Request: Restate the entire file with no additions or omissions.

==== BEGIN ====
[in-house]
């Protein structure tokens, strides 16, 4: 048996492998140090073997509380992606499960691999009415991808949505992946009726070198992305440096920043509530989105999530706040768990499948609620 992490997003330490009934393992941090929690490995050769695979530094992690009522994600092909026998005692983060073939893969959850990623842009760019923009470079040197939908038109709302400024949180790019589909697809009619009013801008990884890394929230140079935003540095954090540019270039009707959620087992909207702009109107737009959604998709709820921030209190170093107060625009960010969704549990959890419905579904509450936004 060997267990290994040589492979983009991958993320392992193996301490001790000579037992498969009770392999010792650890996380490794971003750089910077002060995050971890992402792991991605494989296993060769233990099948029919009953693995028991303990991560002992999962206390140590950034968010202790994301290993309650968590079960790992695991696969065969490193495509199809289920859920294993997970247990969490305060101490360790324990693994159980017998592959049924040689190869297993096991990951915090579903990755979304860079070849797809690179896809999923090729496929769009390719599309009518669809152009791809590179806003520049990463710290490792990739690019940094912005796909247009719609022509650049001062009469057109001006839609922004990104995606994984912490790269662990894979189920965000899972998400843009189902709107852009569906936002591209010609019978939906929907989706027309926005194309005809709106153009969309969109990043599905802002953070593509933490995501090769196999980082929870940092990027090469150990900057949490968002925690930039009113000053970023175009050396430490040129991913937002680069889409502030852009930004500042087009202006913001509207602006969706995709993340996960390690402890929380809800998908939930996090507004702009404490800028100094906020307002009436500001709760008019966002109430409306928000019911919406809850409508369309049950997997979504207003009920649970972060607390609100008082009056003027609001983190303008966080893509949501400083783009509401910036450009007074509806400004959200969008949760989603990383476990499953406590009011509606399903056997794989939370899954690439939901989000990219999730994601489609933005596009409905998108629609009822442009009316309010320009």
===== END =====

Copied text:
[in-house]
């Protein structure tokens, strides 16, 4: 048996492998140090073997509380992606499960691999009415991808949505992946009726070198992305440096920043509530989105999530706040768990499948609620 992490997003330490009934393992941090929690490995050769695979530094992690009522994600092909026998005692983060073939893969959850990623842009760019923009470079040197939908038109709302400024949180790019589909697809009619009013801008990884890394929230140079935003540095954090540019270039009707959620087992909207702009109107737009959604998709709820921030209190170093107060625009960010969704549990959890419905579904509450936004 060997267990290994040589492979983009991958993320392992193996301490001790000579037992498969009770392999010792650890996380490794971003750089910077002060995050971890992402792991991605494989296993060769233990099948029919009953693995028991303990991560002992999962206390140590950034968010202790994301290993309650968590079960790992695991696969065969490193495509199809289920859920294993997970247990969490305060101490360790324990693994159980017998592959049924040689190869297993096991990951915090579903990755979304860079070849797809690179896809999923090729496929769009390719599309009518669809152009791809590179806003520049990463710290490792990739690019940094912005796909247009719609022509650049001062009469057109001006839609922004990104995606994984912490790269662990894979189920965000899972998400843009189902709107852009569906936002591209010609019978939906929907989706027309926005194309005809709106153009969309969109990043599905802002953070593509933490995501090769196999980082929870940092990027090469150990900057949490968002925690930039009113000053970023175009050396430490040129991913937002680069889409502030852009930004500042087009202006913001509207602006969706995709993340996960390690402890929380809800998908939930996090507004702009404490800028100094906020307002009436500001709760008019966002109430409306928000019911919406809850409508369309049950997997979504207003009920649970972060607390609100008082009056003027609001983190303008966080893509949501400083783009509401910036450009007074509806400004959200969008949760989603990383476990499953406590009011509606399903056997794989939370899954690439939901989000990219999730994601489609933005596009409905998108629609009822442009009316309010320009």